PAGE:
Eurocon 2009, Media Library, Review

Eurocon 2009: convention review

© Jim Walker, The Science Fact & Science Fiction Concatenation.

AFTER THE ADVENTURE OF EUROCON 2008 IN MOSCOW, THIS YEAR IT WAS THE OFF-SEASON GLAMOUR OF ITALY.

Eurocon 2009 took place in the spa town of Fiuggi, some 50 kilometres miles south east of Rome in the four star Hotel Ambasciatori. From Roma Termini, one catches the Naples train to Anagni-Fiuggi station, then a dedicated bus link for the 10 kilometres up into the hills to Fiuggi. Sadly, the narrow gauge railway that used to provide this link disappeared long ago, although the Fiuggi station is still used by the buses. Fiuggi is actually two towns, the modern Fiuggi Fonte, the spa town with the hotels, and, a bus ride above it, Fiuggi Citta. This is the old ridge top town with tiny alleys and stairs perched high above the valley. The town walls have all gone but you can see what a strong position it had. Fiuggi Fonte has more hotels per square kilometre than anywhere outside Brighton, but at the end of March, when we were there, most of them were closed. Once the place gets going in summer it must be heaving with people.

The facilities in the hotel were excellent, with amazing amounts of food. The Con ran on a full board basis, which meant breakfast, then two four course meals per day (with unlimited free wine). I put on three pounds!

Eurocon was running in parallel with Italcon, the Italian national SF convention, and Deepcon, the Italian national media convention. There were 270 attendees, more than the previous year, and more than twenty countries represented. These included Italy, the UK, Ireland, Spain, Germany, Austria, Belgium, the Netherlands, Sweden, Russia, Ukraine, Lithuania, Estonia, Bulgaria, Hungary, Croatia, Greece, Romania, Poland, Czech Republic, Slovakia, France, Switzerland and the USA. Most of the usual suspects from the UK turned up: Bridget Wilkinson, Martin Hoare, Angela Goodfellow, Dave Lally, Vince Docherty, Peter Redfarn and myself.

There were no less than twelve guests, the six on the media side included the glamorous Marina Sirtis (Deanna Troi in Star Trek: Next Generation). The others were the Americans: Lolita Fatjo (Next Generation); Max Grodenchik (Star Trek: Deep Space Nine); Janet Nemecek (Voyager); Larry Nemecek (Star Trek); and the Australian Anthony Simcoe (Ka D’Argo in Farscape). All of these are Anglophone (English language) shows, if there are Italian equivalents perhaps they were not exotic enough to be invited.

The literature guests included Britain’s own Ian Watson. The others were the Italian writer, Guiseppe Lippi, the Russian, Sergei Lukyanenko, author of Night Watch, and the Americans, Bruce Sterling and Mary Turzillo. Science was represented by the writer Geoffrey Landis from NASA, who actually works with the two Mars Rovers. He gave a detailed talk on these amazing machines, still travelling 1800 Martian days after the end of their guaranteed design life!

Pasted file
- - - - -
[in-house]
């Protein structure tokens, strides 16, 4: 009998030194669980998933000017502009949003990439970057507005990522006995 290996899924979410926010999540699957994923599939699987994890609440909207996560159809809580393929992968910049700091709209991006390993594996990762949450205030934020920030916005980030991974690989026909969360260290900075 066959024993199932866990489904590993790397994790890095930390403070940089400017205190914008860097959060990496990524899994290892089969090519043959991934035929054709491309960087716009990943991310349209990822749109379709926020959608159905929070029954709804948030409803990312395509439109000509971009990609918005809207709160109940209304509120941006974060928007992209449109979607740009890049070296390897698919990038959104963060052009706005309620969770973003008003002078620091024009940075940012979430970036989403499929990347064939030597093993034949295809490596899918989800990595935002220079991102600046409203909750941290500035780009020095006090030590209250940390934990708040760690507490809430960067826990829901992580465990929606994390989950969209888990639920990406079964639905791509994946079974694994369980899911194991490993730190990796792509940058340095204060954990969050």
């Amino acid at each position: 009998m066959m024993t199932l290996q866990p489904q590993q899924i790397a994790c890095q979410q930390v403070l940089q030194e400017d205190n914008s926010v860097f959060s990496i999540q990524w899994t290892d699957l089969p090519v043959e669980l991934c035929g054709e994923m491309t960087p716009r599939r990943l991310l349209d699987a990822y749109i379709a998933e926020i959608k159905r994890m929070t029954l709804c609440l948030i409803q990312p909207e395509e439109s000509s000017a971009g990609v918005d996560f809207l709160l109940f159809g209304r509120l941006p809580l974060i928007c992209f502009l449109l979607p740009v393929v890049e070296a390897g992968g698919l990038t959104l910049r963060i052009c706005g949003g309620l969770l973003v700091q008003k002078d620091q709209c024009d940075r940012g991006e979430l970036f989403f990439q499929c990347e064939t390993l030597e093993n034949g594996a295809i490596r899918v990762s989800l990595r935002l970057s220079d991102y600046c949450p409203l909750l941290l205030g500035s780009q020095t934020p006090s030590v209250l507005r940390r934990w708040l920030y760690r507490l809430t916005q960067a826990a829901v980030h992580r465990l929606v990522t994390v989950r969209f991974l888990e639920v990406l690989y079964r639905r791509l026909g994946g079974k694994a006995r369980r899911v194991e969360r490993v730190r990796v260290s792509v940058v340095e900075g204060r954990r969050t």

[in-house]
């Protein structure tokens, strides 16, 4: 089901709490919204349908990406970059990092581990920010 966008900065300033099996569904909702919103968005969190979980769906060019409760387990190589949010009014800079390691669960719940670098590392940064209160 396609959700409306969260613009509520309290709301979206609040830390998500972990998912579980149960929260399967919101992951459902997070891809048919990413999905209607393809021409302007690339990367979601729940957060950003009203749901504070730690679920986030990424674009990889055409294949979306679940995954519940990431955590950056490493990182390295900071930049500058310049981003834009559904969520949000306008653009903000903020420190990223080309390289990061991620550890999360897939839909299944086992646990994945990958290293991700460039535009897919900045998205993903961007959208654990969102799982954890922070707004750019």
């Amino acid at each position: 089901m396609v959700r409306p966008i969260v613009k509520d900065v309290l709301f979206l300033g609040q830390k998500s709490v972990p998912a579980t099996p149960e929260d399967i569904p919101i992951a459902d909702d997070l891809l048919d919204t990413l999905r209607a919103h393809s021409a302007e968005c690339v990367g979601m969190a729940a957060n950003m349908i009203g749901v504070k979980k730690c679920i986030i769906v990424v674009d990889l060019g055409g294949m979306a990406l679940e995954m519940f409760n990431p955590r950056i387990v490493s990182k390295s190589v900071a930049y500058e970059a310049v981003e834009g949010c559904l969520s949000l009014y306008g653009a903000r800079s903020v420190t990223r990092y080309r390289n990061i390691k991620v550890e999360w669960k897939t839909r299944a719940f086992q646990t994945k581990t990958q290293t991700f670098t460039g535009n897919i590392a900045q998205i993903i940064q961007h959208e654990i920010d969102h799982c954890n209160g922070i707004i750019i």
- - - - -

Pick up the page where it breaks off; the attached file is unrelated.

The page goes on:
Dave Lally gave a tribute to the recently deceased Patrick McGoohan, including an episode of Danger Man and of course The Prisoner. There was a thought provoking talk by a Russian (Andrei Sanregre) who described Soviet Russian research into the spiritual effectiveness of icons. There are apparently day active icons (most effective 2pm to 4pm) and night active icons (most effective 9pm to 12pm). The type depends on when and in what conditions they were painted, and the key is apparently ultra violet radiation which has amazing properties. I wish I had followed this up, as it was just weird enough to be true. (See the Eurocon 2009 website for more details).

The inimitable Roberto Quaglia, who spookily looked five years younger from Friday to Saturday by shaving his head, was there with Ian Watson, for their mainland European launch of their jointly written book The Beloved of My Beloved (collection of shorts). Definitely not the sort of book you would want your mother to see you reading.

Unusually, the Con started at 4 o’clock on the Thursday, with interesting sounding items, which unfortunately I missed, and finished at 4 o’clock on the Sunday. The organisation of the Con was impressive, most items in the programme happened and there were plenty in English or translated. A full-scale Dr Who police box (!) backed the registration desk and I was impressed with the way that my name badge had all my prepaid meal tickets tucked into the back. The Con was organised by the club Deep Space One and there was obviously a big team behind it, but great credit must go to Flora Stagliano and Silvana Varlec who seemed to be everywhere sorting things out.

As a Eurocon regular I would say this was a good one, though small by the standards of some I have been to. Basically a single stream convention, (two on the Friday), there was a greater emphasis on media than usual, and why not! As a lasting souvenir of Italy I learned to appreciate espresso coffee, though not in the proper Italian fashion of standing at the café counter drinking it very fast and rushing out.

After the Con I had two days in Rome with Ian Watson, Roberto Quaglia and Paolo Cingolani (a film director and scriptwriter), my first visit to this amazing city. I do not recommend driving there! I used to think Keighley (Yorkshire) had a parking problem – in Rome, if you see an empty roadside space you park, then think why do I need to be in this part of town!?

In the centre, Rome is a Victorian city built round a baroque city built round a medieval city built round a Roman city. Everywhere are different ages, and they have trams and a Metro! My must-see sight in Rome was the Pantheon, which did not disappoint. It is a huge round building, now a church, where you can stand under a complete roof of Roman concrete which has been there for two thousand years!

Jim Walker


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